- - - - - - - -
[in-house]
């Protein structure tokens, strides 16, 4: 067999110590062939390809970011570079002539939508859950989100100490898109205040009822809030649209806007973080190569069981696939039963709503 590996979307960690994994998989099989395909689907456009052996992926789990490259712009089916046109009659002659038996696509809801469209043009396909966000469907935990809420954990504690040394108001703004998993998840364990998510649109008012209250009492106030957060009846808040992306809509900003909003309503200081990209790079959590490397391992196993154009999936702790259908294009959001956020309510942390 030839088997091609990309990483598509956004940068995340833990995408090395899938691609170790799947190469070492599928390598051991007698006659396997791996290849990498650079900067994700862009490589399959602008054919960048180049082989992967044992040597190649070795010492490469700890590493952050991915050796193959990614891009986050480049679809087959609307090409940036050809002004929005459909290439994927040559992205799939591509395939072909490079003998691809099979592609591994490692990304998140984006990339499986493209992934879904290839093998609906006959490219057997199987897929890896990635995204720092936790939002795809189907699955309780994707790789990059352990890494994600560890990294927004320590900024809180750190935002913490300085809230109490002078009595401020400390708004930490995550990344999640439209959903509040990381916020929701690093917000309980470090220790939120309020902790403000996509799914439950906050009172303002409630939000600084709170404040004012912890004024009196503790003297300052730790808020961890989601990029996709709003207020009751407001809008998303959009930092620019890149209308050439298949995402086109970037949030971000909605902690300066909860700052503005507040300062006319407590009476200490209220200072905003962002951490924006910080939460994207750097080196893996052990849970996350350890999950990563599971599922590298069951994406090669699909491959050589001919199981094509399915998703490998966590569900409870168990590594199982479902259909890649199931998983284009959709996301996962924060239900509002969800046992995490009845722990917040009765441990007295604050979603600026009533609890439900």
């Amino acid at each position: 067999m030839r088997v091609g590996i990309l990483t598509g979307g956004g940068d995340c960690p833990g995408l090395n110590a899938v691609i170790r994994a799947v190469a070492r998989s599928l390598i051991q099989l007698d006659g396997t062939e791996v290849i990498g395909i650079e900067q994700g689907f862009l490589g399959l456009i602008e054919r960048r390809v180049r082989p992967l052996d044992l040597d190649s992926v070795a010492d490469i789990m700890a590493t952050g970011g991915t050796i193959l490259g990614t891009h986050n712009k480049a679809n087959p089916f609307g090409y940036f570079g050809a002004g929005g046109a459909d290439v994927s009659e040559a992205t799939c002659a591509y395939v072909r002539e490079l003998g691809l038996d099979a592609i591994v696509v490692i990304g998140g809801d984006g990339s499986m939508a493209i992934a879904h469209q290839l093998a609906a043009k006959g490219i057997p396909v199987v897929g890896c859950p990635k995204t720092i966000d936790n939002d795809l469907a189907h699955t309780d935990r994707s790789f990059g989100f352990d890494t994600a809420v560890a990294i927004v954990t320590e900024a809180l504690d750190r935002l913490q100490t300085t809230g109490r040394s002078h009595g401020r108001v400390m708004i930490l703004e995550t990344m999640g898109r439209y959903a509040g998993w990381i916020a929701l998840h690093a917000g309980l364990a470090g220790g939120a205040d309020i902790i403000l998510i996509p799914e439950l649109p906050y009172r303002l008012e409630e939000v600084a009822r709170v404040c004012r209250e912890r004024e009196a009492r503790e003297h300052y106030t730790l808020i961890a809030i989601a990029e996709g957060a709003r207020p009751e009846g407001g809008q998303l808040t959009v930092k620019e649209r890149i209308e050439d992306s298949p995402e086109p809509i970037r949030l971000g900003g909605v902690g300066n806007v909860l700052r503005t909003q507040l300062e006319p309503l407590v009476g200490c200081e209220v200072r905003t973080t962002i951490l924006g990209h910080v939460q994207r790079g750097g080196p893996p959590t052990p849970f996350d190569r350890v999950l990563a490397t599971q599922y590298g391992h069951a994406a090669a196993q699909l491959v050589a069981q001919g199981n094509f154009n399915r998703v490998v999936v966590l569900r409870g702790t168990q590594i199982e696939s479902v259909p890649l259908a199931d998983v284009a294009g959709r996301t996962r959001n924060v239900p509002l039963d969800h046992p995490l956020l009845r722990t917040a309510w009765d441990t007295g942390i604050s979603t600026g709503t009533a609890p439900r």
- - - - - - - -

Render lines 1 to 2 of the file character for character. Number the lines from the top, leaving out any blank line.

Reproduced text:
[in-house]
């Protein structure tokens, strides 16, 4: 067999110590062939390809970011570079002539939508859950989100100490898109205040009822809030649209806007973080190569069981696939039963709503 590996979307960690994994998989099989395909689907456009052996992926789990490259712009089916046109009659002659038996696509809801469209043009396909966000469907935990809420954990504690040394108001703004998993998840364990998510649109008012209250009492106030957060009846808040992306809509900003909003309503200081990209790079959590490397391992196993154009999936702790259908294009959001956020309510942390 030839088997091609990309990483598509956004940068995340833990995408090395899938691609170790799947190469070492599928390598051991007698006659396997791996290849990498650079900067994700862009490589399959602008054919960048180049082989992967044992040597190649070795010492490469700890590493952050991915050796193959990614891009986050480049679809087959609307090409940036050809002004929005459909290439994927040559992205799939591509395939072909490079003998691809099979592609591994490692990304998140984006990339499986493209992934879904290839093998609906006959490219057997199987897929890896990635995204720092936790939002795809189907699955309780994707790789990059352990890494994600560890990294927004320590900024809180750190935002913490300085809230109490002078009595401020400390708004930490995550990344999640439209959903509040990381916020929701690093917000309980470090220790939120309020902790403000996509799914439950906050009172303002409630939000600084709170404040004012912890004024009196503790003297300052730790808020961890989601990029996709709003207020009751407001809008998303959009930092620019890149209308050439298949995402086109970037949030971000909605902690300066909860700052503005507040300062006319407590009476200490209220200072905003962002951490924006910080939460994207750097080196893996052990849970996350350890999950990563599971599922590298069951994406090669699909491959050589001919199981094509399915998703490998966590569900409870168990590594199982479902259909890649199931998983284009959709996301996962924060239900509002969800046992995490009845722990917040009765441990007295604050979603600026009533609890439900």